Citigroup is preparing for substantial layoffs, likely over 10% of its workforce, as new CEO Jane Fraser pursues an overhaul aimed at boosting the bank’s lagging profits. The impending job cuts have sparked anxiety across Citigroup’s ranks and raised doubts over whether Fraser can achieve her key profitability goals.
Background on Citigroup’s Challenges
When Fraser took Citigroup’s helm in early 2021, she inherited a global bank that has confounded leaders for over 15 years. Citigroup has chronically underperformed rivals, with its stock trading at half the valuation of competitors like JPMorgan. The sprawling bank has struggled with high costs and inefficient operations.
Regulatory pressures hastened the retirement of Fraser’s predecessor, Mike Corbat, in 2020. But the burdens have continued under Fraser, leaving Citigroup with the largest workforce among major U.S. banks at 240,000. While rivals trimmed staff this year, Citigroup’s headcount swelled further under Fraser.
Fraser Announces Sweeping Overhaul
In September, Fraser announced a sweeping overhaul dubbed “Project Bora Bora” aimed at finally boosting Citigroup’s subpar returns. She warned of “difficult, consequential decisions” involving job cuts. Fraser aims to lift Citigroup’s returns on tangible equity to 11% in coming years, a stretch goal considering its current 6% returns.
Analysts say deep cost cuts are the primary lever within Fraser’s control. “The only thing she can do at this point is a really substantial headcount reduction,” said Edward Jones’ James Shanahan. Failure to hit profit goals could renew calls to break up Citigroup, analysts add.
Job Cuts Expected to Top 10%
People close to the reorganization discussions say managers are targeting cuts of at least 10% across several major businesses. The total number will be finalized in the coming weeks as the process extends from upper management to rank-and-file staff.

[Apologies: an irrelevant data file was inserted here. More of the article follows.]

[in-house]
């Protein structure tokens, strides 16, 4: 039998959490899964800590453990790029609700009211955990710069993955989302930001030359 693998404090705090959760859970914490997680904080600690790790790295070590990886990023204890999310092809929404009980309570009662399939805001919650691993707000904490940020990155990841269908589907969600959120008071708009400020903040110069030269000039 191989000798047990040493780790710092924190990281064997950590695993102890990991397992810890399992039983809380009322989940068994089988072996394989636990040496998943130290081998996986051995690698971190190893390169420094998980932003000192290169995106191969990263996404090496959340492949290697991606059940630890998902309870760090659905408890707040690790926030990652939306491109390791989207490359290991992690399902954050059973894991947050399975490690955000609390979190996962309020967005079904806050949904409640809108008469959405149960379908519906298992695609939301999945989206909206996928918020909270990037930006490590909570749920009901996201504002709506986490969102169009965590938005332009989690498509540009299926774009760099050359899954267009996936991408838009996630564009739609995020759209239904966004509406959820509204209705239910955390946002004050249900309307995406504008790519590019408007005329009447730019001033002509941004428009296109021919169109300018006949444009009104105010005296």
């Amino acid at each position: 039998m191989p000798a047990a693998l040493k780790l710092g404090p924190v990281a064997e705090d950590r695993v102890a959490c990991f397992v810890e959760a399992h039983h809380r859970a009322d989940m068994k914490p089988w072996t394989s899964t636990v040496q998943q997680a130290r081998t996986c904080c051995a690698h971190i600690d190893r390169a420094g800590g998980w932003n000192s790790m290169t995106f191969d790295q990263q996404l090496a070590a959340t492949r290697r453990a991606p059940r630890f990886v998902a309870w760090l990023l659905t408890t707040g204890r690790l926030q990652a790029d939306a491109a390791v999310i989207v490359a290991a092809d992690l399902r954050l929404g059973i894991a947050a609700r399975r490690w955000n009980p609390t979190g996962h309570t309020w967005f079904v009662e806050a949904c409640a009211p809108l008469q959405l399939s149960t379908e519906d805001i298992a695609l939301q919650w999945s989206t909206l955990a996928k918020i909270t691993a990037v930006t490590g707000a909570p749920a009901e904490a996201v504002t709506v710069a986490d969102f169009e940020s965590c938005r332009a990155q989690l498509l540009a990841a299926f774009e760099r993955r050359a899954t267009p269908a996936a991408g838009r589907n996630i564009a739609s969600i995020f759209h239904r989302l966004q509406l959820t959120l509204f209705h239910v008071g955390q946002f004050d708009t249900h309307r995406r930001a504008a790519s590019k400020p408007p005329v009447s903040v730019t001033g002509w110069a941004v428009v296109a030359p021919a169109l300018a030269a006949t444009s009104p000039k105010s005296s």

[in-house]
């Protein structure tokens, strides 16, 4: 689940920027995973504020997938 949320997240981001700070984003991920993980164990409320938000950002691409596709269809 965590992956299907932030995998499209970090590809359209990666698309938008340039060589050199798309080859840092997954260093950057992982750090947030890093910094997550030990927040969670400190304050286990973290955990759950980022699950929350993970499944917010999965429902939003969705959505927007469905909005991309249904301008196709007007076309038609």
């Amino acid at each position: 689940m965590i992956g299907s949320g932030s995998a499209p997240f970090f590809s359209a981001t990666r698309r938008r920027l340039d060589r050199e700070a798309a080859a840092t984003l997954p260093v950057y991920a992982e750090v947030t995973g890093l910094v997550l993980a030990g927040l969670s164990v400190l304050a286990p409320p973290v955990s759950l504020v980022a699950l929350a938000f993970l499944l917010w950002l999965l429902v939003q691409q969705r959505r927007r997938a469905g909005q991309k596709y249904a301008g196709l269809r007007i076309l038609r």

Executives are expected to see even deeper reductions, over 10%, as Fraser eliminates overlapping roles. Chiefs of staff, administrative heads and those supporting divested businesses also face higher risks of dismissal.
While the code name evokes a tropical paradise, morale has plunged across Citigroup’s workforce since Fraser’s announcement. “People are bracing for the worst,” said one former banker contacted by anxious colleagues.
High Stakes for Citigroup’s Future
The stakes are high for Citigroup as Fraser takes steps long prescribed by analysts. Failure to hit elusive profit goals could intensify calls for more radical measures like breaking up the company.
So far, investors remain skeptical that cost cuts will be enough for Citigroup to reach Fraser’s 11% return target. “Not one investor I’ve spoken to thinks they’ll get to that return target in ’25 or ’26,” said Wells Fargo’s Mike Mayo.
Citigroup needs revenue growth too, but that looks challenging as the economy slows. That leaves expenses as the biggest controllable factor, further necessitating deep cuts. Publicly, Citigroup expects cost savings to materialize in late 2024.
Final Decision Rests with Fraser
The final scale of workforce reductions will ultimately depend on Fraser and her team. The reorganization aims to eliminate unnecessary management layers and serve clients better, not just cut costs, according to an executive.
Citigroup declined further comment beyond saying difficult decisions are required to deliver on its strategy. Fraser will likely provide more clarity on job cuts and their financial impact when fourth quarter results are announced in January.
After decades of unfulfilled turnaround plans, Fraser is under intense pressure to boost Citigroup’s lagging valuation and profits.
The impending layoffs, which could be the largest by a major U.S. bank in years, underscore the gravity of the challenges Fraser faces.
While workforce cuts alone may not satisfy skeptical investors, they exemplify Fraser’s push to finally transform Citigroup into a simpler, more efficient organization.